Susan Leighton and Her Husband

Photos and text used with permission of
Susan Leighton.

My husband and I live in Huntsville, Alabama, where he retired from the US Army in 1992. We have one daughter, who lives in Dallas, Texas, with her husband and small son. They are expecting our granddaughter in November. I am the National Program Director of the Ovarian Cancer National Alliance's (OCNA) Survivors Teaching Students® Program.

I was diagnosed with stage IIIC ovarian cancer in July 1997 at the age of 48. Our daughter had just graduated high school and was getting ready to start college as I was starting chemotherapy. Following surgery and chemotherapy, I was declared in remission in November 1997. Eighteen short months later my cancer antigen (CA-125) levels started to increase. A change in CA level has been linked to cancer recurrence. I had surgery to remove a small tumor in my pelvis that proved to be benign and my CA-125 continued to increase. As there was no evidence of disease on scans and I had no symptoms, my gynecological oncologist and I decided to wait and watch. Almost eight years later I began to experience shortness of breath and back pain. A positron emission tomography (PET) scan revealed a very large tumor in my mid chest. The surgery removed an isolated, softball-sized tumor that was resting on my heart and compressing my left lung. Following surgery, my CA-125 returned to normal range and I have been in remission since without further chemotherapy.

Being diagnosed with ovarian cancer certainly changed my perspective of life. Suddenly, I went from helping my daughter plan for college to wondering if I would see her graduate, get married, and if I would hold my grandchildren. She asked me the night before we took her to college if I wanted her to hold off for a year. Right then I decided, I was going to survive this and no one was putting their life on hold for me.

From the day I was diagnosed I was determined that women would not go through this disease alone. After many false starts, we founded the Lilies of The Valley Ovarian Cancer Support and Awareness group in Huntsville in September 2004. In 2009 I decided to apply to become a Consumer Reviewer for the Ovarian Cancer Research Program (OCRP). As a veteran and the wife of a retired Army officer, I felt a connection to the Department of Defense and knew that their medical research teams were among the best in the world. My first opportunity to serve on a panel came shortly after I applied, and I was hooked. It was refreshing to see the cutting-edge research being proposed and to know that the patient's voice was being given credence at the table.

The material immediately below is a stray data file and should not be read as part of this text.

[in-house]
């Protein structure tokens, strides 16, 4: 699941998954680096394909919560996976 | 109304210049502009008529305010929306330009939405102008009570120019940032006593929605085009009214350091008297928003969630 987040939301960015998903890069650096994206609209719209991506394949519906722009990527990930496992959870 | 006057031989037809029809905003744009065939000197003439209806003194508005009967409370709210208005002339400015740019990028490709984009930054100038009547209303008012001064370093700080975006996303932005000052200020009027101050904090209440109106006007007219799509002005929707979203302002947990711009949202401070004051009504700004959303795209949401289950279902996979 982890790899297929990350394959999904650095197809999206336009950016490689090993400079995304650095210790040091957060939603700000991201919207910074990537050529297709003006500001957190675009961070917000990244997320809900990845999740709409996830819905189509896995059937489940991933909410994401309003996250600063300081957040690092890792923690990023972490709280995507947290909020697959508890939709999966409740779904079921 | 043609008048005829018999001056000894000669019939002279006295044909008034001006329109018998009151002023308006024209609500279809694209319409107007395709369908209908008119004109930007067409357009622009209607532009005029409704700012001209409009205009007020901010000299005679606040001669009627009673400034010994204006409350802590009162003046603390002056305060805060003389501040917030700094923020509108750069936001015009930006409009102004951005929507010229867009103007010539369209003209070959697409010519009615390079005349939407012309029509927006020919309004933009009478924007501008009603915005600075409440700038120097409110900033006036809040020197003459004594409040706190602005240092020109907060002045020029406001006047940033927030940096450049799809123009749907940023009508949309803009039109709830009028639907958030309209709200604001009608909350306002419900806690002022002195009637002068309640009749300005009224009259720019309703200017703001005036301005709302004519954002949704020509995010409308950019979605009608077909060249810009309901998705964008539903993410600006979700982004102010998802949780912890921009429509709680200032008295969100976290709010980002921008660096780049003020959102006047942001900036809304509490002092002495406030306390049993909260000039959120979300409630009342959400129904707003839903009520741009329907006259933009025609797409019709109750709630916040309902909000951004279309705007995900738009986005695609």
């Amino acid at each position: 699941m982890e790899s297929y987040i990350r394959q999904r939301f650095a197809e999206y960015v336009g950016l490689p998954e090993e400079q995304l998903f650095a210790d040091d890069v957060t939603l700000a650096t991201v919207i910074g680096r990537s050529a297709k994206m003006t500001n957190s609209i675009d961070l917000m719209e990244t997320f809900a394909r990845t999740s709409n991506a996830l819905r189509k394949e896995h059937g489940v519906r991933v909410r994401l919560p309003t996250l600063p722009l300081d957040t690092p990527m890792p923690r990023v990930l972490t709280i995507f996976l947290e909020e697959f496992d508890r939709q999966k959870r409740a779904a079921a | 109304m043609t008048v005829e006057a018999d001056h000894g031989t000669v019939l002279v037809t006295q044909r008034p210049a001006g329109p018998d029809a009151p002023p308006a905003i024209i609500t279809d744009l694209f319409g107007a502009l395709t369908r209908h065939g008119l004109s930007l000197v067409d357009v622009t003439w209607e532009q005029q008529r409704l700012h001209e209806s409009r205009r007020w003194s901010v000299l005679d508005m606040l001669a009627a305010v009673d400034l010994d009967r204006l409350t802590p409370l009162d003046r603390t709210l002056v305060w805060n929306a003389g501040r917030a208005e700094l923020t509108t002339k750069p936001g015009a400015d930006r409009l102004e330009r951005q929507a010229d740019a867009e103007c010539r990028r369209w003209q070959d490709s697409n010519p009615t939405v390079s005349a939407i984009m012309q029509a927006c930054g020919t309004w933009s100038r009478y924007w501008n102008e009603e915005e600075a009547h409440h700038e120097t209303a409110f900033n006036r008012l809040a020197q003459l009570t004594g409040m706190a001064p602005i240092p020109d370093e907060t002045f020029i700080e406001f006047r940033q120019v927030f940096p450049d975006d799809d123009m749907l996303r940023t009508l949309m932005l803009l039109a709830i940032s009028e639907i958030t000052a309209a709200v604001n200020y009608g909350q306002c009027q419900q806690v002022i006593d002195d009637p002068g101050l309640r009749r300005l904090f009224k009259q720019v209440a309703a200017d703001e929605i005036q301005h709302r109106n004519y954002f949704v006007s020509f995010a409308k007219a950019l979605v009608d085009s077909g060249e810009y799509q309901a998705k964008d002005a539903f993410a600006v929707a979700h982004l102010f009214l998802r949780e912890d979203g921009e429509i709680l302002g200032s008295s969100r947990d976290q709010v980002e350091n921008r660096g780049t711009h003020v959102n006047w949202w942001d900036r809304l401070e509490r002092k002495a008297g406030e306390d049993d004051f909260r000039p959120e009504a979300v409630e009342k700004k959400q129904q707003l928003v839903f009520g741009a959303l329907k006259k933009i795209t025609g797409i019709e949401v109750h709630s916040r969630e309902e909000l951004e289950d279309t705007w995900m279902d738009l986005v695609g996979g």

As the National Program Director of the OCNA Survivors Teaching Students® Program, I manage a program that takes survivors into the classrooms of medical, nursing, nurse practitioner, and physician assistant students nationwide. I am also an FDA patient representative, a Drug Information Association fellow, a patient advocate serving on two studies of ovarian cancer survivors, and am active as an advocate with ASCO, the American Society of Clinical Oncology. I am one of two patient advocates serving on the NCI Ovarian Cancer Task Force. Recognizing that the key to all of the research is funding, I am an Advocate Leader for the Ovarian Cancer National Alliance helping to direct our efforts on Capitol Hill and in my home state of Alabama. I have testified before the Senate Appropriations Subcommittee on Defense in support of funding for the OCRP.

I was diagnosed with stage I invasive ductal breast cancer in 2013. I am BRCA negative. When I was diagnosed with breast cancer in 2013 I was just about ready to take a step back from some of my advocacy work and enjoy retirement. As I sat in a room with four physicians telling me that I had three different treatment options, all with a 90+% cure rate, I realized that my work was far from done. A woman diagnosed with ovarian cancer today hears the same dire statistics I heard 18 years ago. She has about a 20% chance of surviving 5 years. Her initial treatment will be the same treatment that I had almost two decades earlier, and cure is not in the discussion. My advocacy work keeps me moving forward and turned me from a passive participant in my health care to an active advocate for myself and for other women in our disease community. Eighteen years ago I never would have been able to address senators but now I find this easy to do with the power of thousands of women giving me strength.

Last updated Thursday, May 26, 2022